|Expanded Access||Expanded Access is a potential pathway for a patient with a serious or immediately life-threatening disease or condition to gain access to an investigational medical product (drug, biologic, or medical device) for treatment outside of clinical trials when no comparable or satisfactory alternative therapy options are available.|
|A||Adequate and well-controlled studies have failed to demonstrate a risk to the fetus in the first trimester of pregnancy (and there is no evidence of risk in later trimesters).|
|B||Animal reproduction studies have failed to demonstrate a risk to the fetus and there are no adequate and well-controlled studies in pregnant women.|
|C||Animal reproduction studies have shown an adverse effect on the fetus and there are no adequate and well-controlled studies in humans, but potential benefits may warrant use in pregnant women despite potential risks.|
|D||There is positive evidence of human fetal risk based on adverse reaction data from investigational or marketing experience or studies in humans, but potential benefits may warrant use in pregnant women despite potential risks.|
|X||Studies in animals or humans have demonstrated fetal abnormalities and/or there is positive evidence of human fetal risk based on adverse reaction data from investigational or marketing experience, and the risks involved in use in pregnant women clearly outweigh potential benefits.|
|N||FDA has not classified the drug.|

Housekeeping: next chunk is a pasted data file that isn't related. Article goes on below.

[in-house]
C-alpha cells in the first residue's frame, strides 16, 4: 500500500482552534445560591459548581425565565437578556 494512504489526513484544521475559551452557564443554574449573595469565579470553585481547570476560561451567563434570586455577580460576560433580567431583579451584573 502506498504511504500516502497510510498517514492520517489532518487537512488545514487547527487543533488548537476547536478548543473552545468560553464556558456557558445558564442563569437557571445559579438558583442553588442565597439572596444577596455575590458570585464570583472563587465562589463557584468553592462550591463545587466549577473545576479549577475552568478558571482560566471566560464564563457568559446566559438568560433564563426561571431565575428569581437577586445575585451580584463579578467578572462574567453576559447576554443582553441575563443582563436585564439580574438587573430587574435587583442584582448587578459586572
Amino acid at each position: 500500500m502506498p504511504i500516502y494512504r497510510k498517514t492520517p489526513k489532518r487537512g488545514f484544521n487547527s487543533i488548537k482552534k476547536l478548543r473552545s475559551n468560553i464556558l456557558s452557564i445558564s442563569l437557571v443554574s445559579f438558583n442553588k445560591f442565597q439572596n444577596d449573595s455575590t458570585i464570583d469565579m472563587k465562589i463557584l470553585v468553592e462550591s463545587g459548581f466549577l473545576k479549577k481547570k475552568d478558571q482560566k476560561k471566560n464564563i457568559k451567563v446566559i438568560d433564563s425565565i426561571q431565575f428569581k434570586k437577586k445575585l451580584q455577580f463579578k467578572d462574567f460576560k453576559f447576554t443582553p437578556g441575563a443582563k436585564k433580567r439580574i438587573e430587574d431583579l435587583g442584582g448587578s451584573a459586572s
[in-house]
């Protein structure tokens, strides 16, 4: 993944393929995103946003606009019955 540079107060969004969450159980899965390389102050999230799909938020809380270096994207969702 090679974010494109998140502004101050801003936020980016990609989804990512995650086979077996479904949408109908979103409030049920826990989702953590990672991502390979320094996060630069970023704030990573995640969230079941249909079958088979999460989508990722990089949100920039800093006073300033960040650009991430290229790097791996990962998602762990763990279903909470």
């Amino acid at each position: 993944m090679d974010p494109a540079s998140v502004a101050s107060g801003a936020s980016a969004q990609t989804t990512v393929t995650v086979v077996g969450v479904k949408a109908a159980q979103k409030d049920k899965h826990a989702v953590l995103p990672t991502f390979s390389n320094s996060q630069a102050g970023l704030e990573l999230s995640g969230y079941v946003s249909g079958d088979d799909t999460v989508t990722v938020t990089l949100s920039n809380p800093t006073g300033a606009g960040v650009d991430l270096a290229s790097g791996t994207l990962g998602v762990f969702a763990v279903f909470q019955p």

|Controlled Substances Act (CSA) Schedule|
|M||The drug has multiple schedules. The schedule may depend on the exact dosage form or strength of the medication.|
|U||CSA Schedule is unknown.|
|N||Is not subject to the Controlled Substances Act.|
|1||Has a high potential for abuse. Has no currently accepted medical use in treatment in the United States. There is a lack of accepted safety for use under medical supervision.|
|2||Has a high potential for abuse. Has a currently accepted medical use in treatment in the United States or a currently accepted medical use with severe restrictions. Abuse may lead to severe psychological or physical dependence.|
|3||Has a potential for abuse less than those in schedules 1 and 2. Has a currently accepted medical use in treatment in the United States. Abuse may lead to moderate or low physical dependence or high psychological dependence.|
|4||Has a low potential for abuse relative to those in schedule 3. It has a currently accepted medical use in treatment in the United States. Abuse may lead to limited physical dependence or psychological dependence relative to those in schedule 3.|
|5||Has a low potential for abuse relative to those in schedule 4. Has a currently accepted medical use in treatment in the United States. Abuse may lead to limited physical dependence or psychological dependence relative to those in schedule 4.|
|X||Interacts with Alcohol.|
Always consult your healthcare provider to ensure the information displayed on this page applies to your personal circumstances.